Pensions, Regulation, Superannuation

Franking ban to inflame age pension reliance

A new survey of investors has found nearly half of respondents, 44 per cent, expect to be more reliant on the age pension if the Labor Party’s proposed policy to ban excess franking credit refunds becomes a reality.

According to Plato Investment Management, increased dependency on the government pension would mean a reduction in the savings the ALP estimates its proposed policy would achieve.

Furthermore, the survey, undertaken by Plato in October, found 92 per cent of respondents believe the proposed policy reduces the incentive to save for retirement.

Plato managing director Don Hamson said the majority of the 1400-plus respondents, 93 per cent, believe they will lose franking credits if the ALP wins the next election and proceeds with the current version of the proposed policy.

Of the 86 per cent who know roughly how much franking credit tax refund they currently receive, more than half, 56 per cent, get over $10,000 a year, while one-quarter receive $5000 to $10,000.

Commenting on the sentiment of survey respondents, Hamson said 97 per cent believe the planned changes are unfair, with 93 per cent stating they are very unfair.

“The vast majority of people we surveyed think their stress levels will rise as a result of the financial impact the proposed changes will have on them,” he revealed.

“Some 92 per cent think the Australian retirement system will be more complex than it already is.”

The proposed policy could also prompt many pension-phase investors to change their asset allocation, with a preference for investing in global stocks, in other words, taking money out of Australia and Australian companies, he said.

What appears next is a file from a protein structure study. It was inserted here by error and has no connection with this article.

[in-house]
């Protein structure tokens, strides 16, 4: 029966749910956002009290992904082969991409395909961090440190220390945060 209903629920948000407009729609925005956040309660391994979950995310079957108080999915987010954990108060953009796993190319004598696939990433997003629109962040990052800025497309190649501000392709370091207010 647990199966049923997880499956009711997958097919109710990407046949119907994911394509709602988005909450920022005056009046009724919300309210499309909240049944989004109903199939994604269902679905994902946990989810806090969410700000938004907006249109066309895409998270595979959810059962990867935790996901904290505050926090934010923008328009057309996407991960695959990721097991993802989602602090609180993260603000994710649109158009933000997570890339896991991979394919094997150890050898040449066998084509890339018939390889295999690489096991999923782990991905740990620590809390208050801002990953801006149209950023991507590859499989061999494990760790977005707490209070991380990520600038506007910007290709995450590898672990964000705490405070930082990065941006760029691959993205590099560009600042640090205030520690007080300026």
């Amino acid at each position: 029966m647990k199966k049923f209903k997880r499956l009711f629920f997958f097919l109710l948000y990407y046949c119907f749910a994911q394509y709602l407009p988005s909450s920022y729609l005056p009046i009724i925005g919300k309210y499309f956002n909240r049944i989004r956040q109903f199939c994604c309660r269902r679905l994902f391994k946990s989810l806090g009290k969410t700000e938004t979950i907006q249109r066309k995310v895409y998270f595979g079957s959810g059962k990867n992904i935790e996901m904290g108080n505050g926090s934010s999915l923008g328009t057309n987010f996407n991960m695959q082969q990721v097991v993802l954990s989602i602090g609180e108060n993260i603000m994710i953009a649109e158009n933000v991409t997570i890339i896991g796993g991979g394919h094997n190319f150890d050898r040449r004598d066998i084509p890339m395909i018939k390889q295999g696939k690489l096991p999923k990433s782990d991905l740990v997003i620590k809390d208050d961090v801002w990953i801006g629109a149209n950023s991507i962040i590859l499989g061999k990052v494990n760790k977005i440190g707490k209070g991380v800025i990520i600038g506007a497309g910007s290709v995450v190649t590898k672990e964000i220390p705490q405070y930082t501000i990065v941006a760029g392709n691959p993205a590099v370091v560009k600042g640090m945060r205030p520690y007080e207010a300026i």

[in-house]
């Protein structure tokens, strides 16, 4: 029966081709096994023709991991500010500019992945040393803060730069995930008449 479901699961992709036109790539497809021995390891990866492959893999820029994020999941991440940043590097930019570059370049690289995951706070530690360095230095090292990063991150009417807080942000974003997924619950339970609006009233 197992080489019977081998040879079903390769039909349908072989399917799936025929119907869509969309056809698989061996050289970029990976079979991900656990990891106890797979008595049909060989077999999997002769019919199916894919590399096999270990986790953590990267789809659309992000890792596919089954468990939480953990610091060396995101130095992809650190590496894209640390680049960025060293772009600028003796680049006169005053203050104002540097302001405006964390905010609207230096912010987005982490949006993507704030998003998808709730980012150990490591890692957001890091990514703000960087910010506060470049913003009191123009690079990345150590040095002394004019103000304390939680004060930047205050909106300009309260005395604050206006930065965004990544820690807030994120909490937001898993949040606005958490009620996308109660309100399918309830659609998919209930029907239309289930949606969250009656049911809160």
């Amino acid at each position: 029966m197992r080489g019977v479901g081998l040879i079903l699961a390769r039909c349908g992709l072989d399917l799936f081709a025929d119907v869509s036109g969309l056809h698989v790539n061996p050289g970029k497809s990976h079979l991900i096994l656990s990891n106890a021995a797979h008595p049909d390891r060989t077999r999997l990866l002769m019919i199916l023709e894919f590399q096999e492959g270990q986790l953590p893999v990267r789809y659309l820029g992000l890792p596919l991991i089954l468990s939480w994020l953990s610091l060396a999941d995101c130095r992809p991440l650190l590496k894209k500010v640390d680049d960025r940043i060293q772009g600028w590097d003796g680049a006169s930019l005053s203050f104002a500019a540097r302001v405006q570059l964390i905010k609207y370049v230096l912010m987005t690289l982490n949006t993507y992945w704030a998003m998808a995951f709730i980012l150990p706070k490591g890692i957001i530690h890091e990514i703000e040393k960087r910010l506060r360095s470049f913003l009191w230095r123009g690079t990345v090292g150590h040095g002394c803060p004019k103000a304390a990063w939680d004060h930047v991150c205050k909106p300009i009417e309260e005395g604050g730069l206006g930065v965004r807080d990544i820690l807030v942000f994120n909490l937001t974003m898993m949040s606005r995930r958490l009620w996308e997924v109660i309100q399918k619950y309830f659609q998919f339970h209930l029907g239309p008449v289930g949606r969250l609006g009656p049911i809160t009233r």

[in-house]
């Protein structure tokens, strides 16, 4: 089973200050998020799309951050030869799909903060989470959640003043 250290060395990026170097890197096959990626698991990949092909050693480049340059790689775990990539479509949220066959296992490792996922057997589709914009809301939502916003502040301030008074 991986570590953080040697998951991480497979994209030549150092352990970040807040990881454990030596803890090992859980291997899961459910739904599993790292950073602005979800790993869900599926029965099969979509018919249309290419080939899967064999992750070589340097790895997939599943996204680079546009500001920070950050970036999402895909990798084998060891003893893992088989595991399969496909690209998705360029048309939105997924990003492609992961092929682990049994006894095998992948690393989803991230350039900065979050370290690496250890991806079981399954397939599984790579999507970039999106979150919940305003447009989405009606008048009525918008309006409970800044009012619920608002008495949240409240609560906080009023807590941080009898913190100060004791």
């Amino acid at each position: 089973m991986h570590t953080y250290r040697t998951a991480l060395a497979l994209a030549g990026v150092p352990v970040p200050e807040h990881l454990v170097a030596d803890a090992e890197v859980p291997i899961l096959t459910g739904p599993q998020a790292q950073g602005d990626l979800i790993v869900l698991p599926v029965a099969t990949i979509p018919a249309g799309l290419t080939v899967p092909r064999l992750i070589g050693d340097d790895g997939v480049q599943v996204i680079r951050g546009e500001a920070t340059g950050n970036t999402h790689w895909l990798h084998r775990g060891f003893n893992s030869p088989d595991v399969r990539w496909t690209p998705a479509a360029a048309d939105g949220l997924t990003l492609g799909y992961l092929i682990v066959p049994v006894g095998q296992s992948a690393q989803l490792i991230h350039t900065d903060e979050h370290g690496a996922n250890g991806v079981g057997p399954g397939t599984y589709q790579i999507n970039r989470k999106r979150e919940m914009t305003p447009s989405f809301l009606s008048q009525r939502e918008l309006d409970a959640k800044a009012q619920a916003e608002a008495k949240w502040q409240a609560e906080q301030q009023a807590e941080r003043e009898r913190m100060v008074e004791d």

“The survey said 81 per cent of respondents will change their asset allocation if they lose their franking tax refund, with 46 per cent of these allocating in favour of global shares – taking their money out of the local equities market,” he noted.

Plato warned the proposed policy may impact on more retirees and super funds than anticipated, and according to Hamson, there are viable alternatives to the ALP proposal.

“Seventy per cent of respondents think the $1.6 million cap on super is sufficient to fix the problem of there being a few extremely large franking credit refunds, with 61 per cent selecting this as the best alternative to the proposed policy,” he noted.

“Given a choice between the proposed policy, having a cap on refunds of $10,000 or $15,000 a person, or limit on super in addition to the $1.6 million pension cap, the super limit wins hands down at 61 per cent.”

The survey will form part of Plato’s submission to the House of Representatives Standing Committee on Economics inquiry into the implications of removing refundable franking credits.

Plato received over 1400 responses comprising 76 per cent investors, 69 per cent retirees and 15 per cent those expecting to retire within five years.

Sixty-four per cent invest through SMSFs, while 22 per cent invest directly.

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